We are past Groundhog Day on the calendar, but sometimes it feels like we are still living it. Ever since the 1993 movie, “Groundhog Day” has become part of our everyday lingo that many people can relate to, and it certainly comes up in psychotherapy. In the movie, a weatherman finds himself living the same day over and over. The term has come to mean an unpleasant situation that repeats despite efforts to change it. But is there a way?
In the movie, Phil, an arrogant and sarcastic weather forecaster, spends the night in Punxsutawney, Pennsylvania to broadcast the annual ritual of the coming out of the groundhog. The groundhog sees his shadow and goes back into his burrow for 6 more weeks of winter. When Phil wakes up the next morning at 6 AM again, he is annoyed to discover that he is trapped for a second night because of a snowstorm. It turns out to be the morning of the day before, and everything that happened the day before happens all over again. Click to watch the trailer to refresh your memory or just get a few laughs if you haven’t seen it.
This goes on day after day no matter what Phil does. If he does nothing different, events repeat as on the first day. When we can’t change or fix something, it’s common to believe that tomorrow will be exactly like today. If I just try hard enough, I’ll get through it. Thinking like this binds us to the stories of our past, clouds the present, and limits our vision of the possible. When we approach life in this way, we are rendered powerless.
But when Phil changes his behavior, people respond differently and then possibilities open up. What is so powerful about “Groundhog Day” is the window it gives us into the experience of what it would be like to make a breakthrough like this in our own lives. When we get beyond denial and resentment and accept our situation, then life becomes authentic and full of meaning.
On February 2, 2018, an example of relating differently to a demanding situation came up in my psychotherapy practice. In his therapy session, a father told me it had been 11 years since his son was diagnosed with autism. He had been struggling with his own impatience and irritability daily. When he came home from work, he was quick to become frustrated with his wife and children. He desperately wanted things to change in his family. Understanding his experience as a personal Groundhog Day, he had identified adding exercise to his routine as something he could do differently that might change the way he related to his situation.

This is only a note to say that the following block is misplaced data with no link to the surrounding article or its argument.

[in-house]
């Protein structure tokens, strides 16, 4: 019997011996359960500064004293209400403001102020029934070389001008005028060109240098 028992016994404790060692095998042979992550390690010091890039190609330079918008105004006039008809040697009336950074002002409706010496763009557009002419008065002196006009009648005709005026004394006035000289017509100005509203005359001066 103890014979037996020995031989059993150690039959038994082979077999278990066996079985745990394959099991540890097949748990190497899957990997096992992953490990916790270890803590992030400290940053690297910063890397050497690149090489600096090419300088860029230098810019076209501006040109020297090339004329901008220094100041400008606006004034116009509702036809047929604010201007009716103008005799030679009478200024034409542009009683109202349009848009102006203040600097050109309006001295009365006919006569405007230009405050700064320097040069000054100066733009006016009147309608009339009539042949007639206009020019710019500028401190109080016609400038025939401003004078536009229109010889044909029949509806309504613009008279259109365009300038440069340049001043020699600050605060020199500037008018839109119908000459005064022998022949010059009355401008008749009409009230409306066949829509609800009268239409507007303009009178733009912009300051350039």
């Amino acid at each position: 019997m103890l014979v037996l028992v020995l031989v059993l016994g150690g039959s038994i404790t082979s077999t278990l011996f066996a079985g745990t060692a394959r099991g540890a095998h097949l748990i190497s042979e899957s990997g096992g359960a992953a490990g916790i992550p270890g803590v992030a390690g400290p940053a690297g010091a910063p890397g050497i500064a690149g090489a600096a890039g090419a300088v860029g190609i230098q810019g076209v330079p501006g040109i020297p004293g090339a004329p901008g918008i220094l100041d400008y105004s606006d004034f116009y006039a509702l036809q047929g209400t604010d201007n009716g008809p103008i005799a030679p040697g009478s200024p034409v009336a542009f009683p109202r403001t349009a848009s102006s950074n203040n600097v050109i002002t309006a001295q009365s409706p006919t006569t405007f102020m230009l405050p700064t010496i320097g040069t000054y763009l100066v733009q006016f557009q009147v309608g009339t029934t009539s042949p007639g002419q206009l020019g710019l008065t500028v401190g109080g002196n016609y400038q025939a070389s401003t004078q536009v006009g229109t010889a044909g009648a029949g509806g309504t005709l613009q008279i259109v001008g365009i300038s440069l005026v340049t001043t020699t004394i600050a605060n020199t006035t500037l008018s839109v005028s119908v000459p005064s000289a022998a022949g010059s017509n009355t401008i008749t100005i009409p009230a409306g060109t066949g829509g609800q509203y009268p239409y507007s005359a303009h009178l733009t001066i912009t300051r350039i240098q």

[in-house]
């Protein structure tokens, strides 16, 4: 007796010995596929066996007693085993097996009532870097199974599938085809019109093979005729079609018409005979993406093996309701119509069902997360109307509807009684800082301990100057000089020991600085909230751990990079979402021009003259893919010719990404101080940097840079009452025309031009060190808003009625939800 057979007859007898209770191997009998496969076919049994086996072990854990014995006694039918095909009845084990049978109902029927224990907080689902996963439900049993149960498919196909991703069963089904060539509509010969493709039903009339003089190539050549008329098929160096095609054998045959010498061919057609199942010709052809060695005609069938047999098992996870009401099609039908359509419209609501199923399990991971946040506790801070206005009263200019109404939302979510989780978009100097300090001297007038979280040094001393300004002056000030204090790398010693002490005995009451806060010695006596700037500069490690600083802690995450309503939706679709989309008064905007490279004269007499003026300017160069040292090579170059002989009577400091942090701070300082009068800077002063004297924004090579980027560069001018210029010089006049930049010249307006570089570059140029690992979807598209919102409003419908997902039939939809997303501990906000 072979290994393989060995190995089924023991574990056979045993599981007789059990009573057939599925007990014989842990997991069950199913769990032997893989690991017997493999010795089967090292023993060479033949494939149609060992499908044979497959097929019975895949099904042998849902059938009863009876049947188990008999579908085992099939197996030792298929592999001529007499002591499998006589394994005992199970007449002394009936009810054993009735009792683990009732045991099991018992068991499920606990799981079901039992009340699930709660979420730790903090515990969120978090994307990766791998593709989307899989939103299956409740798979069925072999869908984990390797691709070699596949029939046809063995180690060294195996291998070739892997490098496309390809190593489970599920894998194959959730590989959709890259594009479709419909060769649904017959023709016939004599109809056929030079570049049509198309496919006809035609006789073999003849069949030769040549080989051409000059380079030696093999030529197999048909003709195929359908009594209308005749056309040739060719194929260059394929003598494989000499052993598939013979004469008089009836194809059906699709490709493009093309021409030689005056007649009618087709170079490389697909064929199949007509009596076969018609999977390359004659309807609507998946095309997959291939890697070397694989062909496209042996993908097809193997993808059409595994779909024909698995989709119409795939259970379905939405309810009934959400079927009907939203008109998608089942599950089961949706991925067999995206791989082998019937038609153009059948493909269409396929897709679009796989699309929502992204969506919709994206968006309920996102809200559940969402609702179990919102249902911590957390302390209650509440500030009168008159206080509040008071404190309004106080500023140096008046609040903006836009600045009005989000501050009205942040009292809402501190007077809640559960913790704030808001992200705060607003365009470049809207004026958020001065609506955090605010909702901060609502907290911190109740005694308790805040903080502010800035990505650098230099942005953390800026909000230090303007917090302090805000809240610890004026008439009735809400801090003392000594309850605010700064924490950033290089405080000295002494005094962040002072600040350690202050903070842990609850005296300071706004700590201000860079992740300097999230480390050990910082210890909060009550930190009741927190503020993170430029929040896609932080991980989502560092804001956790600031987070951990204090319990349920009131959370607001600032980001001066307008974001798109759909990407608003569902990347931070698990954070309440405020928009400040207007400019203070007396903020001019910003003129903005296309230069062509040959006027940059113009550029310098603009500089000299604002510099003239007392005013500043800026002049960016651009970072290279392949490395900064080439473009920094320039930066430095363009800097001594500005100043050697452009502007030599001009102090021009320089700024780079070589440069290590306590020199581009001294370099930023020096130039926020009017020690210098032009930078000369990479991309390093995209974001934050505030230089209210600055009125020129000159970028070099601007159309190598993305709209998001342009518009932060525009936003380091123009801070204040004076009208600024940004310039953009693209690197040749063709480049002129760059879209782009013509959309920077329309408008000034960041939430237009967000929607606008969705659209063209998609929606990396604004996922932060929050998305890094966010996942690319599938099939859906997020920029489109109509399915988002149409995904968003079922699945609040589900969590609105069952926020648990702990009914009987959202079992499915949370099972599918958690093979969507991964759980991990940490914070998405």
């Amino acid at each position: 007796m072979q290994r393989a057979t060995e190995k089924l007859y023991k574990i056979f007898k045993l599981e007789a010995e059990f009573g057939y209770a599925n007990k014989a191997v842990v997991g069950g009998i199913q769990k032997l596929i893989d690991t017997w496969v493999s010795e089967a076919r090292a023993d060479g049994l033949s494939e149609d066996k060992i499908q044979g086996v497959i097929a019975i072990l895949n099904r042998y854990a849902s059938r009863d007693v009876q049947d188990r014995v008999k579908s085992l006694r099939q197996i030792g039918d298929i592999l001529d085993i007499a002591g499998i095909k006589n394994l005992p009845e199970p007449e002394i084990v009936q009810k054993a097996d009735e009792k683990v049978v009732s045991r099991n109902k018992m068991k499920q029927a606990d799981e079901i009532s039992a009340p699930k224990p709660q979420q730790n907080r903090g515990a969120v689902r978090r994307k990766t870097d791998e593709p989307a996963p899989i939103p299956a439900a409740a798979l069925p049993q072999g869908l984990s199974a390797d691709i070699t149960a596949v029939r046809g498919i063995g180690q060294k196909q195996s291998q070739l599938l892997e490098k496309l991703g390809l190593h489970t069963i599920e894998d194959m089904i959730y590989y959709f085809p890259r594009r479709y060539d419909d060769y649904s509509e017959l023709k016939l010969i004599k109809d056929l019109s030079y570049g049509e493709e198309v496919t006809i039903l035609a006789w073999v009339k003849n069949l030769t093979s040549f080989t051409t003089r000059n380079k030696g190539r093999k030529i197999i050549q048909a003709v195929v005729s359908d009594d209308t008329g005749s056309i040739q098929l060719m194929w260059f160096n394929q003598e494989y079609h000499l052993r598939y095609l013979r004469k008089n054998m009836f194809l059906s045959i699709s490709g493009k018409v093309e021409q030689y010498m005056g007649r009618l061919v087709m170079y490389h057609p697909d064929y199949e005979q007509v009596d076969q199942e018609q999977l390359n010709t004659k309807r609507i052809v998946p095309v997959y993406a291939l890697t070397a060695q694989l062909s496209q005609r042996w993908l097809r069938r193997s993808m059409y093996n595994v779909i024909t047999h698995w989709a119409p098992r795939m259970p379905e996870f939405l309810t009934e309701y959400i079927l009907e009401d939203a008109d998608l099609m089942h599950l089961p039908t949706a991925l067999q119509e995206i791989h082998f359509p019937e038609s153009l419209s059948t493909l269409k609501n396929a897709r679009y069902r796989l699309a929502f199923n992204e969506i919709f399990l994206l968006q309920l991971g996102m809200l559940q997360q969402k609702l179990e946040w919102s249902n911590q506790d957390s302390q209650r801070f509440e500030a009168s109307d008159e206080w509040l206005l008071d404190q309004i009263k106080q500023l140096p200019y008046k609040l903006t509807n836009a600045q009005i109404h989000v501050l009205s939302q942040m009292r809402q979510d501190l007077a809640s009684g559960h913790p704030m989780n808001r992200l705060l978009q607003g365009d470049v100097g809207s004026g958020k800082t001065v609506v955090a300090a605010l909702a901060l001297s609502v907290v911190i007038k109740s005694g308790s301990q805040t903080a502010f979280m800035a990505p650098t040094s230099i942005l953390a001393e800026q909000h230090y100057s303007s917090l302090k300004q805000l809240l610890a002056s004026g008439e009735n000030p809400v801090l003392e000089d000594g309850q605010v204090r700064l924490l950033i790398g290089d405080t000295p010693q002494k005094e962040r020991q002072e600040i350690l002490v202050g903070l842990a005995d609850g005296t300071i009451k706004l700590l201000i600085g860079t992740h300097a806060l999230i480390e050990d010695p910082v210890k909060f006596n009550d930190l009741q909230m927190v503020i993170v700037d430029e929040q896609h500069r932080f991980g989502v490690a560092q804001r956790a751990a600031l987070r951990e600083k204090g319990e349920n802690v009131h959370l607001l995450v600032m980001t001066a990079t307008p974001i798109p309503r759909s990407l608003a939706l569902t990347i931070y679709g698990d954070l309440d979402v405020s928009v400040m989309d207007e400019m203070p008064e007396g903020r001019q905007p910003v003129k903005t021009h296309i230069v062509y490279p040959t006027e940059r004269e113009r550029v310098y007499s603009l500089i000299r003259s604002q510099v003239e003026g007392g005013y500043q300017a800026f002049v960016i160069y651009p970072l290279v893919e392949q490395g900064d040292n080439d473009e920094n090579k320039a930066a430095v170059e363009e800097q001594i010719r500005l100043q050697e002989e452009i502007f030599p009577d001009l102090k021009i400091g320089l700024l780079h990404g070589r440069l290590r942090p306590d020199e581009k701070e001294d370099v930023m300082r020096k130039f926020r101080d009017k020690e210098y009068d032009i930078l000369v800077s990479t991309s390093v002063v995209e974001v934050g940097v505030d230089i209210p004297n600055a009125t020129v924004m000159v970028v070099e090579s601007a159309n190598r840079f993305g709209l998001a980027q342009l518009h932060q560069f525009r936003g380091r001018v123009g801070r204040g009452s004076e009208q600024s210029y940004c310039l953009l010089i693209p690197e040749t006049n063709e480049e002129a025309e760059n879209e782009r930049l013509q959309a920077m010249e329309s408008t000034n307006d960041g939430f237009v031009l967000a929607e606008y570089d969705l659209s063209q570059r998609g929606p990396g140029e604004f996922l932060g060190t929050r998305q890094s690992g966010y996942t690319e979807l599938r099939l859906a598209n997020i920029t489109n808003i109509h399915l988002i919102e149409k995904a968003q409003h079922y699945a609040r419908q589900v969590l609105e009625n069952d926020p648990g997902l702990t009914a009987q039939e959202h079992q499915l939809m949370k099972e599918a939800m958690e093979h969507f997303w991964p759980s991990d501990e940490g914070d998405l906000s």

When we began our session, he told me that he had gone to the gym and exercised several times in the previous week, and he was changing. He was walking in the door with more patience, and this led to different reactions to his son’s repetitive language, his daughter’s requests for attention, and his wife’s stress. Instead of becoming immediately grumpy, he listened and did his best to be helpful. He used his sense of humor to defuse some of the tension in the family.
Like the weatherman in the movie, this father has begun to transform himself. He reacts differently. He becomes a better man, not a different man, with the same family. Challenges will recur in our lives; this is part of our shared human experience. My patient is doing his best to be a better father and a better husband. He will still have bad days, but now he knows there is something he can do about what he brings to the situation. Like the rest of us, when we change something in ourselves, we can become better humans.
So, when you find yourself stuck in your personal “Groundhog Day,” take a step back; check in with your thoughts and feelings; question your perspective. Look for a fresh viewpoint; reach out for support. Search for the light by coming out of that hole you’re in. As Mahatma Gandhi implored us, “Be the change you want to see in the world.”